Witness a German military spy so inept he carried his World War I medals on his mission, and another so bold that he advertised for industry secrets in the pages of Popular Aviation magazine. He paid twenty dollars each for the numerous—and significant—replies that poured in.
Drawn extensively from personal interviews, private correspondence, trial records, and declassified documents from official archives, this engrossing volume provides detailed, frequently startling revelations about the secret wars fought behind the battlefields—and the headlines—of World War II.
This war was fought by soldiers out of uniform. Stealth and ingenuity were their weapons. Victory was their only code of conduct."Gentlemen do not read each other’s mail."—Henry L. Stimson
Henry L. Stimson, the U.S. Secretary of War under President Franklin Roosevelt, was in for a rude shock as the military forces of Germany and Japan armed themselves for their assault on the world. Men at war not only read each other’s mail; they forged it whenever possible.
In Top Secret Tales of World War II, noted military historian William Breuer documents espionage—in all its forms—as it evolved in the hands of both Allied and Axis agents of intelligence and counter-intelligence. He reveals the acts of subversion and sabotage, the bribes, blackmailings, kidnappings, assassinations, grand deceptions, and bizarre assaults that were conducted in the name of victory at all costs.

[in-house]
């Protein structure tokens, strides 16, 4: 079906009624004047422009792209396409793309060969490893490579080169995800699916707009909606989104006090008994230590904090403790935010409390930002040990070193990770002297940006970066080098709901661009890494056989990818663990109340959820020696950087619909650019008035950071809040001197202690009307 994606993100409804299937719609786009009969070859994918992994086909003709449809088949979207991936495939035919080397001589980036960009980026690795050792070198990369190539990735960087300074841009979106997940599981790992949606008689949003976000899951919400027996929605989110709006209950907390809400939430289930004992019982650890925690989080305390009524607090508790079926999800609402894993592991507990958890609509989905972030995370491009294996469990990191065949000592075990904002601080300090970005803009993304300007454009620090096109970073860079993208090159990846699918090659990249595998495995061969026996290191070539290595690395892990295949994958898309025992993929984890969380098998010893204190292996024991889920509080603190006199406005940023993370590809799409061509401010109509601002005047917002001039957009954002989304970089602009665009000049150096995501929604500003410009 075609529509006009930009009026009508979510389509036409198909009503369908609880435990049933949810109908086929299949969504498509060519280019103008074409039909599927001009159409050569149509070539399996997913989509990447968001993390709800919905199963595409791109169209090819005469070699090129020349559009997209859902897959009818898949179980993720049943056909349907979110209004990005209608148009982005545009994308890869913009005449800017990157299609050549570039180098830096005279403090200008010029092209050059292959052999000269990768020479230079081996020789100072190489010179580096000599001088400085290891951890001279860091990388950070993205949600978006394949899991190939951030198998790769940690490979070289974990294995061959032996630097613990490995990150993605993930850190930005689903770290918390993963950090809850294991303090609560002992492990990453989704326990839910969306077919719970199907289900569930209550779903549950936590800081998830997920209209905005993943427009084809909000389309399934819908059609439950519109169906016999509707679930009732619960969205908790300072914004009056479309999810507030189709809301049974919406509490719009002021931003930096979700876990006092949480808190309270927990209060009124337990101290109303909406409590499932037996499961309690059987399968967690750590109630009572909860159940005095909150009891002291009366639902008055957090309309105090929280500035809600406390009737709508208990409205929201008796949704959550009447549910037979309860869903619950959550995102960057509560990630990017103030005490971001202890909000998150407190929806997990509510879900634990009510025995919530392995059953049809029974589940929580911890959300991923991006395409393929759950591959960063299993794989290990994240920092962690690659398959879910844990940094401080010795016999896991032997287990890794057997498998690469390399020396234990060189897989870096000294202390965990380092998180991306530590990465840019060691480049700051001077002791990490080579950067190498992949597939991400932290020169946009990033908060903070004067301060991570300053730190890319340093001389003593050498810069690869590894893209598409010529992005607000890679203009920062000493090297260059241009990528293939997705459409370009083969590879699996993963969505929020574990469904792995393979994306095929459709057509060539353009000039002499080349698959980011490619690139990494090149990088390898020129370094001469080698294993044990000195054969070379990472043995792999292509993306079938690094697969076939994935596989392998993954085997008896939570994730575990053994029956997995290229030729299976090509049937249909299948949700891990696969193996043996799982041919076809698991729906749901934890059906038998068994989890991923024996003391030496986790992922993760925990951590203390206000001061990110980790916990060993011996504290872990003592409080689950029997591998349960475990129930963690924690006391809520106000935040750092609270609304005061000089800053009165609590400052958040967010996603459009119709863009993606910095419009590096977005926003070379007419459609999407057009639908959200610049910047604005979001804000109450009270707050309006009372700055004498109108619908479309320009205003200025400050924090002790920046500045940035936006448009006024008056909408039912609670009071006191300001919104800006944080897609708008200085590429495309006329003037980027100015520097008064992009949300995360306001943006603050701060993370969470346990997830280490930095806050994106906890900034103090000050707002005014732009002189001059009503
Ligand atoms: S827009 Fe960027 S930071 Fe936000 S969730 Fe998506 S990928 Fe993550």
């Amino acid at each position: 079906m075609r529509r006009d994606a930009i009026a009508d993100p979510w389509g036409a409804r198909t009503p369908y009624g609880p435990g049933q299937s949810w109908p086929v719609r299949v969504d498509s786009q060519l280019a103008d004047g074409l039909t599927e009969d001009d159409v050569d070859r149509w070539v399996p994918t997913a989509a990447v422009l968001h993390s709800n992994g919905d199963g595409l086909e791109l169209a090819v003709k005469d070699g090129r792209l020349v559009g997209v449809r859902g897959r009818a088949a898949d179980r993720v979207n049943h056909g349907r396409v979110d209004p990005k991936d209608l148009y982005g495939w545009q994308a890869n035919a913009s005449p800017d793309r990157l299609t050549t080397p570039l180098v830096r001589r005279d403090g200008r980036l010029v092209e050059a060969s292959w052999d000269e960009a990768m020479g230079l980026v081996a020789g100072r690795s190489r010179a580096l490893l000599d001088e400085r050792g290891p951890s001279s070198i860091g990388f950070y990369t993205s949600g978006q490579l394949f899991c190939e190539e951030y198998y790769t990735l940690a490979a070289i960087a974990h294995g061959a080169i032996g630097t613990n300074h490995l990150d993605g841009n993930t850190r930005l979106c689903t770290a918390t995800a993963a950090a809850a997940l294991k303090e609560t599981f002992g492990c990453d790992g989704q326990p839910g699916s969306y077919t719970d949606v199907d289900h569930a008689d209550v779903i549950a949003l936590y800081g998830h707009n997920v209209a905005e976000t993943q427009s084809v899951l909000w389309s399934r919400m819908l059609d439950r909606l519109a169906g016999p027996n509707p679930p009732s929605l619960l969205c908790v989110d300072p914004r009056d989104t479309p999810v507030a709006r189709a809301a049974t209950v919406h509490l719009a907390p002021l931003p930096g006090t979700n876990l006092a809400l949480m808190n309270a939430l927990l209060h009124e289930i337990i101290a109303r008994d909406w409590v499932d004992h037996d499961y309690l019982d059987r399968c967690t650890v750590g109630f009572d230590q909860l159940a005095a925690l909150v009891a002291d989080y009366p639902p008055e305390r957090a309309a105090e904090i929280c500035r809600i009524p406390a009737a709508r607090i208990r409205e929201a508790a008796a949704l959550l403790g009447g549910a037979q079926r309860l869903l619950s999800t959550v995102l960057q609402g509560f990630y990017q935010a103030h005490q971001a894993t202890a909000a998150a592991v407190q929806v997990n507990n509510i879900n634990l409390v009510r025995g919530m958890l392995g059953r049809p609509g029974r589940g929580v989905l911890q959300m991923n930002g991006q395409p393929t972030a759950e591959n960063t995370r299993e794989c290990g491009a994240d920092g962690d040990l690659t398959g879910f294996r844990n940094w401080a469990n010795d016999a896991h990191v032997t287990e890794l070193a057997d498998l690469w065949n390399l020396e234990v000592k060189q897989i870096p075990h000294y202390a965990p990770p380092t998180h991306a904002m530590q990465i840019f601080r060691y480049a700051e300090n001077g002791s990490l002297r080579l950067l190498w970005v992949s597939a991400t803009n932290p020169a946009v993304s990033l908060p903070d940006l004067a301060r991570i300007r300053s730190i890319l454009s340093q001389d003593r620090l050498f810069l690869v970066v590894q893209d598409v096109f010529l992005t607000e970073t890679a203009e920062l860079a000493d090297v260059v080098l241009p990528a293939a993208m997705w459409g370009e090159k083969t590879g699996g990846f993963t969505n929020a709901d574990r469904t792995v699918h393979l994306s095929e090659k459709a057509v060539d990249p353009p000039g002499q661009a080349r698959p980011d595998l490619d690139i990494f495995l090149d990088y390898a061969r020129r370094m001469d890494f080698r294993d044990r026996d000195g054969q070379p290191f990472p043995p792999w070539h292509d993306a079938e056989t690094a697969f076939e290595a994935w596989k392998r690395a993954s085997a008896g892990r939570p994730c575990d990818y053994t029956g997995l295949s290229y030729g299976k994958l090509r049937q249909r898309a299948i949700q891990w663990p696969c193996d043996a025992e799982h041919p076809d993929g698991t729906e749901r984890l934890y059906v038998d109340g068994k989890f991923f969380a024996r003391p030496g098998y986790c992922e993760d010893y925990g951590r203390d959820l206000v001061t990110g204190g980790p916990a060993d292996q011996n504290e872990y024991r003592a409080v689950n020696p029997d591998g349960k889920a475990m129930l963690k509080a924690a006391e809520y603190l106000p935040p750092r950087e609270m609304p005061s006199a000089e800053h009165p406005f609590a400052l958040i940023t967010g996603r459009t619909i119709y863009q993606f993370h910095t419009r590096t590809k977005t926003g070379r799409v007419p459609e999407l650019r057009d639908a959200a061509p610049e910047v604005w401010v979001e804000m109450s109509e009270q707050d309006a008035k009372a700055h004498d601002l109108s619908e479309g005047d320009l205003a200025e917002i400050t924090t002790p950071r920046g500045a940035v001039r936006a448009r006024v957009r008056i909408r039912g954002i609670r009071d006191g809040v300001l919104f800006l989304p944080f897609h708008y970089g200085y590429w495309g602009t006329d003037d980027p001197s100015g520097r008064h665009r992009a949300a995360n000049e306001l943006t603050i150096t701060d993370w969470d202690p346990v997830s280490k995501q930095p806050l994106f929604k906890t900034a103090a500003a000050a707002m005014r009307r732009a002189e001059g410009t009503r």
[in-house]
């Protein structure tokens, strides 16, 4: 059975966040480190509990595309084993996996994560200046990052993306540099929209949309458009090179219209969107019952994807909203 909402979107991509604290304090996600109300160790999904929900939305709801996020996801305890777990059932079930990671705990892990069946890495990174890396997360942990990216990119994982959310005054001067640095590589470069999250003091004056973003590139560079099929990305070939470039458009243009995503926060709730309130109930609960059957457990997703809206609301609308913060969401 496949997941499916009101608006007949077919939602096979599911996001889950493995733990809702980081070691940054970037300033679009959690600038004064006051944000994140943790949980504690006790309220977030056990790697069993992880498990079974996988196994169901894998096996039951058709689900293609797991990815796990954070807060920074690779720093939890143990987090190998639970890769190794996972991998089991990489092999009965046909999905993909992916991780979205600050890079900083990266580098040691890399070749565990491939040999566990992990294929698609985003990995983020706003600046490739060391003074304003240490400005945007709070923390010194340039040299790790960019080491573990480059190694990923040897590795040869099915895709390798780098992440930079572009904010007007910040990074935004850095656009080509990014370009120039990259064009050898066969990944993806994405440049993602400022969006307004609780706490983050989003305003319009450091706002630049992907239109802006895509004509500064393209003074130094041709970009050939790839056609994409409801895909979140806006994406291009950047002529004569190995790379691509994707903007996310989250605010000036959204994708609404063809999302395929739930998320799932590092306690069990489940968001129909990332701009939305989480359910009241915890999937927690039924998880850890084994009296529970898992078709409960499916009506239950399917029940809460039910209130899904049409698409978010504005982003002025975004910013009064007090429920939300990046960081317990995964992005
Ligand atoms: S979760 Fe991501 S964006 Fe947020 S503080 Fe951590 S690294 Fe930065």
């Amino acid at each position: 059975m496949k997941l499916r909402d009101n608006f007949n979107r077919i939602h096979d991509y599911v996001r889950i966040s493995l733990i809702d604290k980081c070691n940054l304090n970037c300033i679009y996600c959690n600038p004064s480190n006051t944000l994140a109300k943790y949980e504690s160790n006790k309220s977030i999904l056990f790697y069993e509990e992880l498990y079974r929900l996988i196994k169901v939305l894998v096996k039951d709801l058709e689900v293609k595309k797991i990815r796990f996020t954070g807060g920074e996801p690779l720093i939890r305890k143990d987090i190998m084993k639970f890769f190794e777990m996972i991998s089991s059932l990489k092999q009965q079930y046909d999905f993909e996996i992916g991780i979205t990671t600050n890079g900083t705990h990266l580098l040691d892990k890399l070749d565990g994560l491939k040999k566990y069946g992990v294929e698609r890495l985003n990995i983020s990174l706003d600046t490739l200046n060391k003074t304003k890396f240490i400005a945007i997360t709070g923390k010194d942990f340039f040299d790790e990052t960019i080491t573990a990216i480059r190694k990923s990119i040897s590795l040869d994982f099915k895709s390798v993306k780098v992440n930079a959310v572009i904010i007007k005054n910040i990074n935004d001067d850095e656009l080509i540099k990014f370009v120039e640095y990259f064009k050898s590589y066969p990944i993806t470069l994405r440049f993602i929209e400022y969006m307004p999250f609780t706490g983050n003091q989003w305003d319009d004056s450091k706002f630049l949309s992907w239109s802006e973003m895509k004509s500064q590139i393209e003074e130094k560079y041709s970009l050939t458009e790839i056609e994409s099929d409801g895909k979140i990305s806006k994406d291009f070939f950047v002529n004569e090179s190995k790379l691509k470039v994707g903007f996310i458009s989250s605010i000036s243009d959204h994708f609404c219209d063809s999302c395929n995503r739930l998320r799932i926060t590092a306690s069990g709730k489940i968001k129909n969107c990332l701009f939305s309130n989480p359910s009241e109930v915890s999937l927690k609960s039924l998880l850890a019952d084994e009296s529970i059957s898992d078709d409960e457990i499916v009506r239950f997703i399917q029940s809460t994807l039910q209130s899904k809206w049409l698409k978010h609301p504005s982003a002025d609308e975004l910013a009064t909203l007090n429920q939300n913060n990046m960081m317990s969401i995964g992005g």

Focusing on the fascinating characters that played key roles in these pivotal incidents, Breuer brings a fresh dimension to the war’s most notorious acts and provides new insights into missions conducted in such deep shadow they nearly eluded the history books as well as they did the enemy’s detection.
Head of the Abwehr (German military intelligence) during World War II, Admiral Wilhelm Canaris (1887-1945) has been both damned as Hitler's master spy and praised as the true hero of the German anti-Nazi resistance. What emerges in Heinz Hohne's definitive biography is a panoramic view of the rise and fall of Nazism as reflected in the destiny of one man who hoped, for patriotic purposes, to harness evil temporarily, only to be destroyed by it.
In October 1962, the world went to the brink of Armageddon. This study provides an archive based account of the Cuban missile crisis, providing the first detailed and authoritative account from the British perspective. The book draws upon British and US archival material and scholarship in the west and the former USSR. The diplomatic, military and intelligence dimensions of British policy are scrutinized. Material is presented and existing interpretations of UK US relations at this crucial moment are reassessed. The book contributes a fresh aspect to the literature on the Cuban missile crisis, by exploring where the views of Washington and its closest ally converged and diverged.